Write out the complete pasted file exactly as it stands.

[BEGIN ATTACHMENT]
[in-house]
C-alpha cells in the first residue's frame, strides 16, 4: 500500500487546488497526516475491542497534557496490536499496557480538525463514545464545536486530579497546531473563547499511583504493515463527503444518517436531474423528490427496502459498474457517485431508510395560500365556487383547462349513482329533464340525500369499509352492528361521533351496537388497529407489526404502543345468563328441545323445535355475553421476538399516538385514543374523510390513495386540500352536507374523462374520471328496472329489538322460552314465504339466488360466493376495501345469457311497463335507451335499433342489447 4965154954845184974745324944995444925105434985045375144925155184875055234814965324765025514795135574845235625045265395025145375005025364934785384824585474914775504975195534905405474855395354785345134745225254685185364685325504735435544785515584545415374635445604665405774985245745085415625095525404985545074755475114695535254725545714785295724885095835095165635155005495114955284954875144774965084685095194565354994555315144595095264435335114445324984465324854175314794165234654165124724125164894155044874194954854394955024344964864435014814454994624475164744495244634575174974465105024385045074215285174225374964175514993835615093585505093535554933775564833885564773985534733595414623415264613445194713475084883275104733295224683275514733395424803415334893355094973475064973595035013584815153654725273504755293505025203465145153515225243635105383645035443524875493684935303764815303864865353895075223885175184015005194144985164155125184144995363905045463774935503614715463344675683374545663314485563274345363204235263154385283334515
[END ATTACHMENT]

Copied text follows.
[in-house]
C-alpha cells in the first residue's frame, strides 16, 4: 500500500487546488497526516475491542497534557496490536499496557480538525463514545464545536486530579497546531473563547499511583504493515463527503444518517436531474423528490427496502459498474457517485431508510395560500365556487383547462349513482329533464340525500369499509352492528361521533351496537388497529407489526404502543345468563328441545323445535355475553421476538399516538385514543374523510390513495386540500352536507374523462374520471328496472329489538322460552314465504339466488360466493376495501345469457311497463335507451335499433342489447 4965154954845184974745324944995444925105434985045375144925155184875055234814965324765025514795135574845235625045265395025145375005025364934785384824585474914775504975195534905405474855395354785345134745225254685185364685325504735435544785515584545415374635445604665405774985245745085415625095525404985545074755475114695535254725545714785295724885095835095165635155005495114955284954875144774965084685095194565354994555315144595095264435335114445324984465324854175314794165234654165124724125164894155044874194954854394955024344964864435014814454994624475164744495244634575174974465105024385045074215285174225374964175514993835615093585505093535554933775564833885564773985534733595414623415264613445194713475084883275104733295224683275514733395424803415334893355094973475064973595035013584815153654725273504755293505025203465145153515225243635105383645035443524875493684935303764815303864865353895075223885175184015005194144985164155125184144995363905045463774935503614715463344675683374545663314485563274345363204235263154385283334515